TULF leader V Anandasangaree, EPRLF (Padmanabha wing) leader Vartharajah Perumal, party secretary Sritharan, OfERR (Organization for Ealam Refugee Rehabilitation) leader C.Chandrahasan, PLOTE leader Dharmaratnam Siddharthan, Tamil National Liberation Front (TNLF) leader M K Shivajilingam, EPDP leader Minister Douglas Devananda and A Kaileshwararajh and V Prasanandan of the TMVP took part in the discussions.
Following several rounds of talks, this alliance had decided to invite the TNA too to join it.
They had invited the TNA also earlier to participate in the Batticaloa talks.
TNA general secretary Mavai Senathirajah, however, said his party did not receive such an invitation.
The majority of TNA MPs, according to informed sources, feel that they (TNA) should go it alone as the main Tamil political entity representing the voice of the Tamil people.

The TNA, therefore, is not likely to throw in its lot with the TPPF, say political analysts.
The TPPF took several important decisions at the meeting in Batticaloa.
They have also decided to submit a memorandum to President Rajapaksa based on conclusions they reached over a number of issues including the alleged plans to set up cantonments for army personnel in the midst of Tamil villages, restoration of civil administration in the North and a scheme for payment of compensation to civilians, seriously affected by the hostilities

Pillayan against North-East re-merger

The TPPF has also decided to press for the full implementation of the 13th Amendment to the Constitution.
They have in this connection issued a Press communiqué signed by TULF leader V. Anandasangaree, OfERR leader C.Chandrahasan, Thurairasa of the EPRLF, Udayarasa of TELO, TNLF leader M K Shivajilingam and EPDP leader Minister Douglas Devananda.
However, differences of opinion over the long-standing Tamil demand for the remerger of the North and East have emerged among the constituent parties of the TPPF.
The North and the East were initially merged as a single administrative unit under the 1987 Indo-Lanka Peace Accord.

The J R Jayewardene government disregarded the legal requirement for a referendum.
Instead, the merger continued, circumventing the requirement to hold a referendum, through regular gazette notifications issued under the emergency regulations.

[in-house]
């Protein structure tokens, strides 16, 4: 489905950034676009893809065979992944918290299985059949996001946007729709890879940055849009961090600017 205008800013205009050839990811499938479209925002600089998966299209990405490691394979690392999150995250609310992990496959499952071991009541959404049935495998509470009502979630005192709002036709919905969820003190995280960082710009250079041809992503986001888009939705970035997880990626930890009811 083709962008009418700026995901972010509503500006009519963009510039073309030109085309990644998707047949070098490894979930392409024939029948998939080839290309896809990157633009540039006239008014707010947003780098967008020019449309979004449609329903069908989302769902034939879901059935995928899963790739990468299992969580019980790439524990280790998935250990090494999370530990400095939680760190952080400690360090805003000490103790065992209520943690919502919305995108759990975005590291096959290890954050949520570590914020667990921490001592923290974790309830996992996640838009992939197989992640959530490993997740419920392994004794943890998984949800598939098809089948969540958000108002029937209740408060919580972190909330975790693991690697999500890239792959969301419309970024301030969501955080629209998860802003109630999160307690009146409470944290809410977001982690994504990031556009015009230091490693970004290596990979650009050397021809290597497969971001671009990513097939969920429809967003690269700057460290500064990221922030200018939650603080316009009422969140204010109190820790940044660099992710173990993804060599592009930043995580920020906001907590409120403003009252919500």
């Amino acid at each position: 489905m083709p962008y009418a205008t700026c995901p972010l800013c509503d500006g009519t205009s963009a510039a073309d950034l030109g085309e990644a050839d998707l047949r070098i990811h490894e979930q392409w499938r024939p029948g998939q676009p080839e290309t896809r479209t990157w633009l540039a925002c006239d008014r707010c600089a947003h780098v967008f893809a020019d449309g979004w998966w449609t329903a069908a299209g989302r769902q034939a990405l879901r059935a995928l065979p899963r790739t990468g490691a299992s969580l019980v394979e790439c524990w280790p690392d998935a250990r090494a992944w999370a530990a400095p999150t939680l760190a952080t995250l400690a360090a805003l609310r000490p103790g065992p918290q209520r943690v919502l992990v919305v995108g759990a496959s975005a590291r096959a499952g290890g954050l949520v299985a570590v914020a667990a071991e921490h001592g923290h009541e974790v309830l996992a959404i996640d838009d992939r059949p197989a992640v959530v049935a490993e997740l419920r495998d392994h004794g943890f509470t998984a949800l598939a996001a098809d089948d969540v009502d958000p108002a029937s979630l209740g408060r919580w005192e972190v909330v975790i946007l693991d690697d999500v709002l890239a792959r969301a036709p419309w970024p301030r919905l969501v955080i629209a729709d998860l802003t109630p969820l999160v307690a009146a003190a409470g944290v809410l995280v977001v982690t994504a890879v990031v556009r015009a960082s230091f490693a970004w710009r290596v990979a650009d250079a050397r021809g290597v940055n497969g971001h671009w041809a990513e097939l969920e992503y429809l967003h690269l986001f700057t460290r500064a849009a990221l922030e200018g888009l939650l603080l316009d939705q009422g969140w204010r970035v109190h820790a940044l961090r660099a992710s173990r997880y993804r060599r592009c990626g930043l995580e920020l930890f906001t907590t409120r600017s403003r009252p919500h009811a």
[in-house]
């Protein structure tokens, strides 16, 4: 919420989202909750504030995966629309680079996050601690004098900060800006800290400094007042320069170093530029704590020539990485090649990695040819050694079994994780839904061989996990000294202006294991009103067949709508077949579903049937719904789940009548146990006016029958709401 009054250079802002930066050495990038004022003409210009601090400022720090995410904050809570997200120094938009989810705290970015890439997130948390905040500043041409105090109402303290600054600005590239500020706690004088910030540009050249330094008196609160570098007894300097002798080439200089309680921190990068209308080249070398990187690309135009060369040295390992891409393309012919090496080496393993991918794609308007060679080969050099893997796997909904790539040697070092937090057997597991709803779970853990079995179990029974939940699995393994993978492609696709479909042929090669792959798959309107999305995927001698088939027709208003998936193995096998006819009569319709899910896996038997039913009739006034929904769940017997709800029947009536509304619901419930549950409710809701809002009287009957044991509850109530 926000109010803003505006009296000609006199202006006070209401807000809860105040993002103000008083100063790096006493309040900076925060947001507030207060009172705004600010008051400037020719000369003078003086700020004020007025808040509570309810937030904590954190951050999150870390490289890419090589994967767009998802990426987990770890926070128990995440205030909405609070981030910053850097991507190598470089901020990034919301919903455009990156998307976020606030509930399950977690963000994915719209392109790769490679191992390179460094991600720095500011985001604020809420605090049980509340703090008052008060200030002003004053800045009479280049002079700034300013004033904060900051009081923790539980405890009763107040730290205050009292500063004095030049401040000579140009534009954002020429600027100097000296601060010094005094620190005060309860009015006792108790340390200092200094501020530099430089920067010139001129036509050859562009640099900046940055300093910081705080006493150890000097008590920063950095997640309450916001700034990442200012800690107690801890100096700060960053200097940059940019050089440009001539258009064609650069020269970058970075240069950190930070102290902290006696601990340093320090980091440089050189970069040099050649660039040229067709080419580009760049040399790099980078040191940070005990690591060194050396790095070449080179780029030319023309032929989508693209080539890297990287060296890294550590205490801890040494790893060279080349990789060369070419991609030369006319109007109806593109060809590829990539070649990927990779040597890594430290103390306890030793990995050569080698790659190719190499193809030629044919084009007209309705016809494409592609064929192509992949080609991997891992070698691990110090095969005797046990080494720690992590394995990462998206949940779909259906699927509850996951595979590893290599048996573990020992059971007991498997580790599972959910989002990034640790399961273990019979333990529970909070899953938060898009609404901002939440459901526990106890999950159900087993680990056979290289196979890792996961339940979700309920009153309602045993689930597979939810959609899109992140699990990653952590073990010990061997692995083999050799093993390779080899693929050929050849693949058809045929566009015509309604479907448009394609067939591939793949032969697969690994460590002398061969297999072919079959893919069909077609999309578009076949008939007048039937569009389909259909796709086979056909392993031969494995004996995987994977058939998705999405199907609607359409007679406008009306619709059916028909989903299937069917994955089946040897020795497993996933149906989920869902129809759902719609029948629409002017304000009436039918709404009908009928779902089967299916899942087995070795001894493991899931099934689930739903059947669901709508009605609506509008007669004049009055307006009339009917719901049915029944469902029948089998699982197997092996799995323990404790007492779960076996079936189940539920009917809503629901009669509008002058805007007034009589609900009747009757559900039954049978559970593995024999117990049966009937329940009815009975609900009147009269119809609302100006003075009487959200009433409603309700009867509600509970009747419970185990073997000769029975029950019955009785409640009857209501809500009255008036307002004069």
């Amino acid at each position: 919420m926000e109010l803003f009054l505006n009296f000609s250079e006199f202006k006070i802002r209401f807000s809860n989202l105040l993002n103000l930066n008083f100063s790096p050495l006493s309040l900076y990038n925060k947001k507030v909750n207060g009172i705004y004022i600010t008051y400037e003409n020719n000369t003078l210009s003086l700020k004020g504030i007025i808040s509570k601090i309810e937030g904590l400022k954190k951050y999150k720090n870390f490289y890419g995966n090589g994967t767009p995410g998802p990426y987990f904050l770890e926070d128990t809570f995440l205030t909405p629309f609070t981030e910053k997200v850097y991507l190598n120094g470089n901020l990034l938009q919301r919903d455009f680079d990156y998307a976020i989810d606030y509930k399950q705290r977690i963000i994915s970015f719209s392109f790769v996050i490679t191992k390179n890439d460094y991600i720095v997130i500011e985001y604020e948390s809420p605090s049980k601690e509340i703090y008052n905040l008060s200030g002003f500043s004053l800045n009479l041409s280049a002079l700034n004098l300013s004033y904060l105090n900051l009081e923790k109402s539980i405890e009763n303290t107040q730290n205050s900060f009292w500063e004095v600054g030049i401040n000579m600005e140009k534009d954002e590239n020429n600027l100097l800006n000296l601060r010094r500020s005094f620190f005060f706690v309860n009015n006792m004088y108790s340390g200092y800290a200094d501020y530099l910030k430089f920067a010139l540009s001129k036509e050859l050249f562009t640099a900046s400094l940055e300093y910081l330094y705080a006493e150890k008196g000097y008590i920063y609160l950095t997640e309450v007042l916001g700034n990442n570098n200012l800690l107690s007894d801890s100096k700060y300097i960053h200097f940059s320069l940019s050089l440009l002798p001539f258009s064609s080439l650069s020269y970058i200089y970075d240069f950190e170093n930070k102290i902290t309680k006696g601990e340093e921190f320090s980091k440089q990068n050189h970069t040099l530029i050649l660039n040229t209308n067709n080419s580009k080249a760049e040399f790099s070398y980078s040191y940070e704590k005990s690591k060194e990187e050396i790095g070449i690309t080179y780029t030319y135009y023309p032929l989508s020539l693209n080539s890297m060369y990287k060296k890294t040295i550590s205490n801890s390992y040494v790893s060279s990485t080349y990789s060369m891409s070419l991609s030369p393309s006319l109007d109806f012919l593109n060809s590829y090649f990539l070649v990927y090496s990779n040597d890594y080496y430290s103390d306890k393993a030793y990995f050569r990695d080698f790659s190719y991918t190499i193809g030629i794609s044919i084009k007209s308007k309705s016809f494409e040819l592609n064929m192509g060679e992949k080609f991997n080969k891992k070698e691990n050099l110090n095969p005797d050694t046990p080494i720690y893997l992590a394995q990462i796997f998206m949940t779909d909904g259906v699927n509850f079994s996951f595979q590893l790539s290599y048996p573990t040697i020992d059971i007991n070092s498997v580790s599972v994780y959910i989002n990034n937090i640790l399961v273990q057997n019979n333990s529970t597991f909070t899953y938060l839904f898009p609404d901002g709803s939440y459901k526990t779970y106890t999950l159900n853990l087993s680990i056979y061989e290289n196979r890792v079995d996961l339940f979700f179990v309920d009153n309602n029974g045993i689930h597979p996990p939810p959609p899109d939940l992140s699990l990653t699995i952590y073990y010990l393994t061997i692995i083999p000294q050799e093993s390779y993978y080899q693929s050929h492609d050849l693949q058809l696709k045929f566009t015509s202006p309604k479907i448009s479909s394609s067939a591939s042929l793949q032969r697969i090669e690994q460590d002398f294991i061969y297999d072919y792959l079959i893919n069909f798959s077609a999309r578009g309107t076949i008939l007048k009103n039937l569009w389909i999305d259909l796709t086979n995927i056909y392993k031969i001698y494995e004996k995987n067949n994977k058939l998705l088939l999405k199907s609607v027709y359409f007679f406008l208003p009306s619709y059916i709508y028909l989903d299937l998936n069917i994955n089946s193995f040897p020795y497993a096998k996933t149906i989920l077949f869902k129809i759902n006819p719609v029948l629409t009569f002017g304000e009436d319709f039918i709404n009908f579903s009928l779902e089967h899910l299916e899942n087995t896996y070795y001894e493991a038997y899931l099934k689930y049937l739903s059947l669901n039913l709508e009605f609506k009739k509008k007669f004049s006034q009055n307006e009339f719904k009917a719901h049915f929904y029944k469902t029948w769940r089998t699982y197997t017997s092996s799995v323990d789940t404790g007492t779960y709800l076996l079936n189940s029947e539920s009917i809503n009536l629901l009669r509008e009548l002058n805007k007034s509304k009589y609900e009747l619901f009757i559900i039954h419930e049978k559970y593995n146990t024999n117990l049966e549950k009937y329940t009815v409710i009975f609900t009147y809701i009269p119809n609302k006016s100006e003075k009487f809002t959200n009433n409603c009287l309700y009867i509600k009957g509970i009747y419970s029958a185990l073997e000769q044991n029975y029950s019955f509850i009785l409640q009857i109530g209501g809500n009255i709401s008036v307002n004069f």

However, a Supreme Court bench, presided over by former Chief Justice Sarath N Silva, after hearing a fundamental rights petition against the North-East merger, gave an order quashing the executive action of merging the two provinces.

The two provinces became two separate administrative units for all purposes after the Supreme Court ruling.
An election was held to the Eastern Provincial Council and Chandrakanthan Sivenesathurai alias Pillayan is functioning as the provincial chief minister now.
Now, a number of Tamil political parties including TULF, EPDP, PLOTE and EPRLF, which are constituents of the newly-formed TPPF, are clamouring for the remerger of the two provinces.
The Thamil Makkal Viduthalai Puligal or TMVP, led by Chief Minister Pillayan has, however, expressed its opposition to this move as remerger would mean the scrapping of the Eastern Provincial Council.
If the TPPF, which is a combine of several minor parties, is to forge ahead as a strong political entity, the TNA should be an integral part of it, say political analysts. However, only time can say whether this would be a reality or not.

UNP, JVP and DNA to oppose together
The UNP, JVP and the DNA have agreed to oppose the government with one voice in Parliament and outside in the wake of the verdict given by the Court Martial No 1 against former Army Commander and Chief of Defence Staff Sarath Fonseka,.
The Court Martial, which found Fonseka guilty of engaging in active politics while in military service, cashiered him and stripped him of his rank, all decorations and retirement benefits
The opposition political parties, the UNP, JVP and the DNA look on the punishment meted out to Fonseka as an act of revenge.

They argue that the continued hearing of the case even during the court vacation thus preventing the appearance of Sarath Fonseka’s counsel, denial of the right to cross- examine witnesses for the prosecution, the precipitated delivery of order and the President’s approval of the order on the same day, clearly hold out this Court Martial exercise as a vindictive act against Sarath Fonseka.